Korean game studios are no strangers to creating MMORPG games. The newest addition to publisher Nexon’s portfolio is the Mobile/PC cross platform V4, short for Victory Four, developed by Nat Games. Promising to bring a full featured MMORPG experience to high end smartphones, V4 strives to be the best of the best in its genre -- but did their promise come true?
To answer that question, it depends on how you view the evolution of games to account for time and your ability to dedicate said time to them. Because there isn’t a way to simply give a yes or no answer here, hopefully you’ll be able to decide the answer for yourself by the end of this review. The only MMORPG I’ve spent any real amount of time over the past few years (aside from doing a few reviews) is Final Fantasy XIV, which V4 most certainly doesn’t even come close to competing with. That doesn’t necessarily mean it’s not on-par with their ideas, because V4 is surprisingly robust for a mobile game.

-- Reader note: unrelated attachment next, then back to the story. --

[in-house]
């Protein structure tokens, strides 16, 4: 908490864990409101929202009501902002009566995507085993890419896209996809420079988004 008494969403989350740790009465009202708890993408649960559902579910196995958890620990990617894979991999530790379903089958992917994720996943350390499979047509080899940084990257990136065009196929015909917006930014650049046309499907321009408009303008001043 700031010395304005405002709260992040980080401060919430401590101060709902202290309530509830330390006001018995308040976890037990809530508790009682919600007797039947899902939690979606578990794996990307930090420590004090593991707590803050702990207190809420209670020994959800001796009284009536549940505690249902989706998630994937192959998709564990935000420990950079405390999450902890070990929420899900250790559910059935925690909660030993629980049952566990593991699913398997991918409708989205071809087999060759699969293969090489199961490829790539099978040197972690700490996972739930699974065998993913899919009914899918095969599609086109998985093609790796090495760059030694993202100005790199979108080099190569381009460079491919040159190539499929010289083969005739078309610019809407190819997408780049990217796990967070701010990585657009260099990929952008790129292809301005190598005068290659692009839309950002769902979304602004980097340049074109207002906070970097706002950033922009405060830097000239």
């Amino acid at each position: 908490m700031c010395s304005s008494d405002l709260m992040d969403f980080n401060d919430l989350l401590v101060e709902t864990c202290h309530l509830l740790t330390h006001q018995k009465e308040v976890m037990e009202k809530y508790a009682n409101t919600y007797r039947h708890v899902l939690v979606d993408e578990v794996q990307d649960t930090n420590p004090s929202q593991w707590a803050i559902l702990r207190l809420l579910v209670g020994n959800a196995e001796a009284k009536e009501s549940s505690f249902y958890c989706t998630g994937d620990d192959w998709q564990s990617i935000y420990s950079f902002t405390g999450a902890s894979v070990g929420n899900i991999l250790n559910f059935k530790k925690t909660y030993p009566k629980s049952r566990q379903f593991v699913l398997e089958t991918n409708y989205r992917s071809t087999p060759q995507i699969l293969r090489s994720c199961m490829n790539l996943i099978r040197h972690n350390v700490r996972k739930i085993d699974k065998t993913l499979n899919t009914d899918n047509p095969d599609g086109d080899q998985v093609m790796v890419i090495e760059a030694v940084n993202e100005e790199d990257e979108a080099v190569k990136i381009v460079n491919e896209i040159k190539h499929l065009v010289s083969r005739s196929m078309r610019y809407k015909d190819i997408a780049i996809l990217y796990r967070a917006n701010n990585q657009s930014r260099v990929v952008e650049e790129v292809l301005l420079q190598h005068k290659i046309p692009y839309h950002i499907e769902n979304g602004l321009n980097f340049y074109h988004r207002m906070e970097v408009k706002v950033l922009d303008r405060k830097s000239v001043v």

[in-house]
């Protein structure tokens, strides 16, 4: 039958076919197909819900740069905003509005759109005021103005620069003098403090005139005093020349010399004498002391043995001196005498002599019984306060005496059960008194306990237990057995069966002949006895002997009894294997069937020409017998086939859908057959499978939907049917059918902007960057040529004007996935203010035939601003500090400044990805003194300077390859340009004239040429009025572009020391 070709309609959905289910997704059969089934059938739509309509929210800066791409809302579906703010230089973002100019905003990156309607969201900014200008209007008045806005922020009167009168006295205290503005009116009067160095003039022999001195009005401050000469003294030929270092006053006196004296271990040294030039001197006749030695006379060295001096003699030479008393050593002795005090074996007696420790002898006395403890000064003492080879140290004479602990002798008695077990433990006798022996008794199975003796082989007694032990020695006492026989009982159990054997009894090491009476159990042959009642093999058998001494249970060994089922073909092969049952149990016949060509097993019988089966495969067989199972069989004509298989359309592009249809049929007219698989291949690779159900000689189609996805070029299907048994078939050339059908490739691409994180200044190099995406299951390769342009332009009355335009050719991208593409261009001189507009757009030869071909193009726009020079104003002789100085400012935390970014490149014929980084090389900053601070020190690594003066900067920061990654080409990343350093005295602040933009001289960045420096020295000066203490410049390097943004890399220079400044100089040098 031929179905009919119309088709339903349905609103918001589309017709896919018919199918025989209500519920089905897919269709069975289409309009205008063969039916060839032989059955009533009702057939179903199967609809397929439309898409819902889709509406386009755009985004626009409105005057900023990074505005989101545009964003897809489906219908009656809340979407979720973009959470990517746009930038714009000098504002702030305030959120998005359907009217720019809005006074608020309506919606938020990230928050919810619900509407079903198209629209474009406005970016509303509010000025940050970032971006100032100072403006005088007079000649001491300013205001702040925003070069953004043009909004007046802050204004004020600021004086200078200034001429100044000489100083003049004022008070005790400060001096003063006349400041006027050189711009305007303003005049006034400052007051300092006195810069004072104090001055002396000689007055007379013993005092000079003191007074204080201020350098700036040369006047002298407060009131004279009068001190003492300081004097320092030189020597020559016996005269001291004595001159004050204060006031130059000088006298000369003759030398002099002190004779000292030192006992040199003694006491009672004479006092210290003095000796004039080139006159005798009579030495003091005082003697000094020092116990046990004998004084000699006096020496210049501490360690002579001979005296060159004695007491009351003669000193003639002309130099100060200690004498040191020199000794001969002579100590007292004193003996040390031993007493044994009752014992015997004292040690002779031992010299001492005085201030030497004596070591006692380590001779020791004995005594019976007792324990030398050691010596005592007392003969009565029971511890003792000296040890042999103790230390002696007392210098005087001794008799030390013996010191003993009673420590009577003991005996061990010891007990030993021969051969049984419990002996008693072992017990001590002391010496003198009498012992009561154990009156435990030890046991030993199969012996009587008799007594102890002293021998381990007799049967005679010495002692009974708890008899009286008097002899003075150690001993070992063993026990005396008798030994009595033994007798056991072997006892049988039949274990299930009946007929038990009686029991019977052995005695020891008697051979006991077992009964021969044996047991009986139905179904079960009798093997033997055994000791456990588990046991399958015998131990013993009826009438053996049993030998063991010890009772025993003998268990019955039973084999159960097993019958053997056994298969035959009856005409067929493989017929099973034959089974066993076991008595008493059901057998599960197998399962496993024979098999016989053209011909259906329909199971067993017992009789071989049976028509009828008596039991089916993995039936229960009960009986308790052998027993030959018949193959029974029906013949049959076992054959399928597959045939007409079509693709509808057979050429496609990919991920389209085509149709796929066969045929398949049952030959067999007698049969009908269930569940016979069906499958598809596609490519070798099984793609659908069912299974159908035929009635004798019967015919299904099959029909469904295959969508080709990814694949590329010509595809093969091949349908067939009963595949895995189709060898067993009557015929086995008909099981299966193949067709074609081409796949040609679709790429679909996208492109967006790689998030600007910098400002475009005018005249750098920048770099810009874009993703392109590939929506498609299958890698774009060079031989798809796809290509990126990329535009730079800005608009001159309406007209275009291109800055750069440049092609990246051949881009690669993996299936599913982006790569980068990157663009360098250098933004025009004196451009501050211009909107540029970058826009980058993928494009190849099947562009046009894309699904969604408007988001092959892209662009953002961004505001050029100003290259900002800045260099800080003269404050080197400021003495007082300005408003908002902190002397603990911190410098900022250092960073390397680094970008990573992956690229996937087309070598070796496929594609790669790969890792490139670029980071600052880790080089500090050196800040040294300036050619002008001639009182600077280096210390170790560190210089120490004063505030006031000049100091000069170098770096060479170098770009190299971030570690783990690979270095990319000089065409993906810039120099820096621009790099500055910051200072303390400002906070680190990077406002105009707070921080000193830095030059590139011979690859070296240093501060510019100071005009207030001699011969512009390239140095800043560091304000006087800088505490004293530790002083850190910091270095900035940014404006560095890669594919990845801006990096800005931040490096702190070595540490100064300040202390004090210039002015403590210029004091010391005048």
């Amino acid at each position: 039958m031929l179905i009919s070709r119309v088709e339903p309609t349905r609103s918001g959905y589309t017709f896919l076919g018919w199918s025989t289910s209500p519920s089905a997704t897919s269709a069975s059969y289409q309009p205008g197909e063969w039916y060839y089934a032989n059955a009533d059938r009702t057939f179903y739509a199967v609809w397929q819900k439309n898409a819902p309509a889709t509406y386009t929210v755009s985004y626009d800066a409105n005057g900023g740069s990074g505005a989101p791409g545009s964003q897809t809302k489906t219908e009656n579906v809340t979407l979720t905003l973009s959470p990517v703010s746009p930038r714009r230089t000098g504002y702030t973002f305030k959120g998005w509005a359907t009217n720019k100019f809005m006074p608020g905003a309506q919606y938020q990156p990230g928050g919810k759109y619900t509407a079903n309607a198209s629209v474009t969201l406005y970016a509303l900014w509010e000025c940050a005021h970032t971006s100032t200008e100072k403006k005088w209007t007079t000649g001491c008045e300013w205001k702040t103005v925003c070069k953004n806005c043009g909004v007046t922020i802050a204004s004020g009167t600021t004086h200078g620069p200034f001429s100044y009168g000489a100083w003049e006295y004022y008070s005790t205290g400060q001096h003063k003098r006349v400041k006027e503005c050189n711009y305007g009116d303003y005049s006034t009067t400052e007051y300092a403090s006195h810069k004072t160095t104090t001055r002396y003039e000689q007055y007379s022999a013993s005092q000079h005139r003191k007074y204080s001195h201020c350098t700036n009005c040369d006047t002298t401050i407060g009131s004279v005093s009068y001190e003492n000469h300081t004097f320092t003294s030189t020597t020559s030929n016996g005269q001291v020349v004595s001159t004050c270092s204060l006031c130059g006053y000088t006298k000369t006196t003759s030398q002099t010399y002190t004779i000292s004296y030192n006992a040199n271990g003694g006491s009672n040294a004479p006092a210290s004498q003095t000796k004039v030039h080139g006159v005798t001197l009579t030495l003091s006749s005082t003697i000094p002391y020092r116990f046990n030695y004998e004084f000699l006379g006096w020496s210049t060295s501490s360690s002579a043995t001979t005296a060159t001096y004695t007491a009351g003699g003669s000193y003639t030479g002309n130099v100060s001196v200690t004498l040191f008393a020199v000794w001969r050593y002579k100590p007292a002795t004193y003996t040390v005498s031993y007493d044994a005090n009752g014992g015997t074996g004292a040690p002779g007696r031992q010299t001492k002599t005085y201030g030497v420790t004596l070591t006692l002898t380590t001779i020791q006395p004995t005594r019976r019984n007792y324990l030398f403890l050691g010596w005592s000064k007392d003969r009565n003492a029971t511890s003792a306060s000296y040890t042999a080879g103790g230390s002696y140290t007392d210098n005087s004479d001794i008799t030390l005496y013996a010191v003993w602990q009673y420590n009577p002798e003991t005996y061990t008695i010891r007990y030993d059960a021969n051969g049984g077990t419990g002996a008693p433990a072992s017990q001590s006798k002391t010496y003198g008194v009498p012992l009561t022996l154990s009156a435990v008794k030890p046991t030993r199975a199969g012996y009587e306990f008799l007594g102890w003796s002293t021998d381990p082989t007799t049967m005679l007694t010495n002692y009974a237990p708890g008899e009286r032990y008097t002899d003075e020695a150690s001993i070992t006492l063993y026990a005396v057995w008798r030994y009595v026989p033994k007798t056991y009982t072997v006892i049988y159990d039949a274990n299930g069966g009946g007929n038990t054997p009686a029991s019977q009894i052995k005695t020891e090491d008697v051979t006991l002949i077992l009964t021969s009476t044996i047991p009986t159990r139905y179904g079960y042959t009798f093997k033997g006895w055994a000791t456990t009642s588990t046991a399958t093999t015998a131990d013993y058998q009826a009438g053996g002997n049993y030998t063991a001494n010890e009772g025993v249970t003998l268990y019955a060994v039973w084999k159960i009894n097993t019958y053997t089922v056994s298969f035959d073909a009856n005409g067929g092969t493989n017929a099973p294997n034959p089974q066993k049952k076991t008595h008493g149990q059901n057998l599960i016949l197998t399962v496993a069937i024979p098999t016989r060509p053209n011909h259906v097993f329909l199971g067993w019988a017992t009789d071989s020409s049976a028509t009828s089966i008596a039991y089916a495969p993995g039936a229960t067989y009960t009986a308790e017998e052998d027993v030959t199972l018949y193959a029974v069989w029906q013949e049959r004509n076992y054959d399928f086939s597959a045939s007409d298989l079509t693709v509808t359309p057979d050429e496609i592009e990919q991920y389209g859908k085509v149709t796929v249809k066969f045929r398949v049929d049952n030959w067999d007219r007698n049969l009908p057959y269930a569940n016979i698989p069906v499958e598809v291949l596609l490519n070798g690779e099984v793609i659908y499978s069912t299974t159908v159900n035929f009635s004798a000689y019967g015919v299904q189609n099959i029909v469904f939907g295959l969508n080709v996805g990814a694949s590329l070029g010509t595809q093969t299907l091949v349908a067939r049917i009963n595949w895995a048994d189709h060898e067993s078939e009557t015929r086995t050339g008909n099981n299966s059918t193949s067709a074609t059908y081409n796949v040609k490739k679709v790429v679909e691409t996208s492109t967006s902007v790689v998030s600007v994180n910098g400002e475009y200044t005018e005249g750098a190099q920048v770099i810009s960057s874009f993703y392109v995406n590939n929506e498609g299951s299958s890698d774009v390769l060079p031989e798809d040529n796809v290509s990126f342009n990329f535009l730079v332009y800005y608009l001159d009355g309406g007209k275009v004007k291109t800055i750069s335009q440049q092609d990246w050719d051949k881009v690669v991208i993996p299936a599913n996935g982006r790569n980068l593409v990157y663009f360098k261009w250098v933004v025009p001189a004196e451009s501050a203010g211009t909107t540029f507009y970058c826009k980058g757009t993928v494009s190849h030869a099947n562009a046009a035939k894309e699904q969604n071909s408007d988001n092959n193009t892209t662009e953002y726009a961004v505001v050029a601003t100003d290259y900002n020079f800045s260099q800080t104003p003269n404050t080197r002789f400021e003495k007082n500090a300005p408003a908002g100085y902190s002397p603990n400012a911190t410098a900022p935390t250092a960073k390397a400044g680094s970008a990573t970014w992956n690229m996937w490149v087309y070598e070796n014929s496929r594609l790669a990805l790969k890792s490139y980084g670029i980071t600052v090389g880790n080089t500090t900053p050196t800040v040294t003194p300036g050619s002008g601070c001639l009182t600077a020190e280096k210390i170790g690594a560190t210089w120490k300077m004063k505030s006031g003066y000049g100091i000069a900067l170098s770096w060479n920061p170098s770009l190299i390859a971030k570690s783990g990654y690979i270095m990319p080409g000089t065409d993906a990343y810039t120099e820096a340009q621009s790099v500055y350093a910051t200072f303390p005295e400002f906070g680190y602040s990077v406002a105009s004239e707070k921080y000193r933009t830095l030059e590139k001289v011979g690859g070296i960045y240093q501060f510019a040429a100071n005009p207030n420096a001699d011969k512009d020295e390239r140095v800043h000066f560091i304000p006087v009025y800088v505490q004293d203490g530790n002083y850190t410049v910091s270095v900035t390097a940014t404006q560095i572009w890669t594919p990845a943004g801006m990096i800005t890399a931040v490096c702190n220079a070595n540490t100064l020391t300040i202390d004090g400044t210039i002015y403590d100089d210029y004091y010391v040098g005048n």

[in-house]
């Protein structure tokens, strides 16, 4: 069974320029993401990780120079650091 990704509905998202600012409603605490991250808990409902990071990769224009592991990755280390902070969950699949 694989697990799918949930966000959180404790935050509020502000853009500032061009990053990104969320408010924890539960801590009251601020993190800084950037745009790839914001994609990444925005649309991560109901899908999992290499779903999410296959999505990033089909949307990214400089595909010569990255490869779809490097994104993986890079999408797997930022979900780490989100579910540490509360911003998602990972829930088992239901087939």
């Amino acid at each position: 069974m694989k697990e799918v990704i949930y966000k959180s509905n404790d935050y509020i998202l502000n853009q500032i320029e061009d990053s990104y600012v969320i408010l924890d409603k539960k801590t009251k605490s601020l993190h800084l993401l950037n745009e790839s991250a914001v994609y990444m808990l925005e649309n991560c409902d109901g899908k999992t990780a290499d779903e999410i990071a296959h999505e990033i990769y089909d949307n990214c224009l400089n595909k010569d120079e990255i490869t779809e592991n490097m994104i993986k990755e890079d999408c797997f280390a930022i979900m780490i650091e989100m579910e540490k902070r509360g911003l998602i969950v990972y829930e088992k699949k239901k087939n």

Upon initially logging into the game, V4 greets you with a vibrant video of different scenery points that are found within the game’s world. I figured for sure that these stock locations would have been highly polished for that intro loop, but to my surprise, V4’s world is actually very pretty and looks great on my iPhone 11 Pro Max. Even with the settings cranked all the way up, the only limitation the game seems to have issues with are some slowdown in highly populated areas or a bit of lag when cellular coverage isn’t the best.
V4 has several different classes that you can choose from. Ranged classes include the Gunslinger and the Enchantress (with an Archer coming soon), while Melee classes feature the much tankier Warlord and Knight, and the high damage but squishy Slayer and Boomblade. I tried out several of these classes, but ultimately, my Enchantress seems to be able to survive much better than my Slayer or my Boomblade do. If you ask around, everyone seems to be saying the ranged classes have far higher damage than the melee characters. I guess that’s true, since I’ve seen a ton of Gunslingers and very few Warlords or Knights. Though perhaps that’s because tanking in this game doesn’t really work as you would expect it to in other MMORPGs.